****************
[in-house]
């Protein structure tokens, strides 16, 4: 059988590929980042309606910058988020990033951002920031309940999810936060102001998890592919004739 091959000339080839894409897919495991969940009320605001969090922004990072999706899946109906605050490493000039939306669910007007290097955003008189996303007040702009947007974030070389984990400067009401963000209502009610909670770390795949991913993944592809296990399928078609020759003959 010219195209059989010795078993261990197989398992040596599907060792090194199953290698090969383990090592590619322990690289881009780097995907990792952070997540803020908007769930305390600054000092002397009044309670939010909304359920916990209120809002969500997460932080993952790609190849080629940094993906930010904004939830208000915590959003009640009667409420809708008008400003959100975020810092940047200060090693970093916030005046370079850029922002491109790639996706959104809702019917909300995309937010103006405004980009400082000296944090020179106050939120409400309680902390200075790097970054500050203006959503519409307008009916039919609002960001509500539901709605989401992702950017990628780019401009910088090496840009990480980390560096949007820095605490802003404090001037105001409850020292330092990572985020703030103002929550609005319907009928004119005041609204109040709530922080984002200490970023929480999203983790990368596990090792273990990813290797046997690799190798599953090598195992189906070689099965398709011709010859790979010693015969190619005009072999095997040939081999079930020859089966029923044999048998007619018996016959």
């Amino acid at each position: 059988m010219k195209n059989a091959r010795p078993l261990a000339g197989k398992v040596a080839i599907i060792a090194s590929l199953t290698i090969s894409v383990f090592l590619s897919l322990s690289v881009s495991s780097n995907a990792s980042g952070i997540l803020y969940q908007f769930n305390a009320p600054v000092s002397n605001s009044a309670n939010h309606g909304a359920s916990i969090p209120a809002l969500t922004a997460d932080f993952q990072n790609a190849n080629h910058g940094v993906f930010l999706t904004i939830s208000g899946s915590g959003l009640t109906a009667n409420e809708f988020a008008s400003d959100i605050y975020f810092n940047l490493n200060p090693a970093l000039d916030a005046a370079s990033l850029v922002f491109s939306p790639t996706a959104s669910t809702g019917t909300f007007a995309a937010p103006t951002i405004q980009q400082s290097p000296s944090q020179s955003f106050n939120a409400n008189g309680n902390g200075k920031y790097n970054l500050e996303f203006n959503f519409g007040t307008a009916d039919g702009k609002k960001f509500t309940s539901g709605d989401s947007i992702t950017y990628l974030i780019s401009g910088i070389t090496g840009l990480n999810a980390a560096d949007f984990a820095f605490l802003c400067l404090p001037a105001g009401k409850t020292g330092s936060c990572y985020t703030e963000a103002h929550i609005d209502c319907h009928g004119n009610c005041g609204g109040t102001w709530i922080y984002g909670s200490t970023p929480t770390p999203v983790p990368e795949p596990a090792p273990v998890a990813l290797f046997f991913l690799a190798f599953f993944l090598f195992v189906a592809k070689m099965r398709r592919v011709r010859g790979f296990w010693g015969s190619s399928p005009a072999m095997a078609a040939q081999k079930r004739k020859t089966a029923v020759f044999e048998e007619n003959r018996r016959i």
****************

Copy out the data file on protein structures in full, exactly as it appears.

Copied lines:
[in-house]
């Protein structure tokens, strides 16, 4: 059988590929980042309606910058988020990033951002920031309940999810936060102001998890592919004739 091959000339080839894409897919495991969940009320605001969090922004990072999706899946109906605050490493000039939306669910007007290097955003008189996303007040702009947007974030070389984990400067009401963000209502009610909670770390795949991913993944592809296990399928078609020759003959 010219195209059989010795078993261990197989398992040596599907060792090194199953290698090969383990090592590619322990690289881009780097995907990792952070997540803020908007769930305390600054000092002397009044309670939010909304359920916990209120809002969500997460932080993952790609190849080629940094993906930010904004939830208000915590959003009640009667409420809708008008400003959100975020810092940047200060090693970093916030005046370079850029922002491109790639996706959104809702019917909300995309937010103006405004980009400082000296944090020179106050939120409400309680902390200075790097970054500050203006959503519409307008009916039919609002960001509500539901709605989401992702950017990628780019401009910088090496840009990480980390560096949007820095605490802003404090001037105001409850020292330092990572985020703030103002929550609005319907009928004119005041609204109040709530922080984002200490970023929480999203983790990368596990090792273990990813290797046997690799190798599953090598195992189906070689099965398709011709010859790979010693015969190619005009072999095997040939081999079930020859089966029923044999048998007619018996016959």
């Amino acid at each position: 059988m010219k195209n059989a091959r010795p078993l261990a000339g197989k398992v040596a080839i599907i060792a090194s590929l199953t290698i090969s894409v383990f090592l590619s897919l322990s690289v881009s495991s780097n995907a990792s980042g952070i997540l803020y969940q908007f769930n305390a009320p600054v000092s002397n605001s009044a309670n939010h309606g909304a359920s916990i969090p209120a809002l969500t922004a997460d932080f993952q990072n790609a190849n080629h910058g940094v993906f930010l999706t904004i939830s208000g899946s915590g959003l009640t109906a009667n409420e809708f988020a008008s400003d959100i605050y975020f810092n940047l490493n200060p090693a970093l000039d916030a005046a370079s990033l850029v922002f491109s939306p790639t996706a959104s669910t809702g019917t909300f007007a995309a937010p103006t951002i405004q980009q400082s290097p000296s944090q020179s955003f106050n939120a409400n008189g309680n902390g200075k920031y790097n970054l500050e996303f203006n959503f519409g007040t307008a009916d039919g702009k609002k960001f509500t309940s539901g709605d989401s947007i992702t950017y990628l974030i780019s401009g910088i070389t090496g840009l990480n999810a980390a560096d949007f984990a820095f605490l802003c400067l404090p001037a105001g009401k409850t020292g330092s936060c990572y985020t703030e963000a103002h929550i609005d209502c319907h009928g004119n009610c005041g609204g109040t102001w709530i922080y984002g909670s200490t970023p929480t770390p999203v983790p990368e795949p596990a090792p273990v998890a990813l290797f046997f991913l690799a190798f599953f993944l090598f195992v189906a592809k070689m099965r398709r592919v011709r010859g790979f296990w010693g015969s190619s399928p005009a072999m095997a078609a040939q081999k079930r004739k020859t089966a029923v020759f044999e048998e007619n003959r018996r016959i």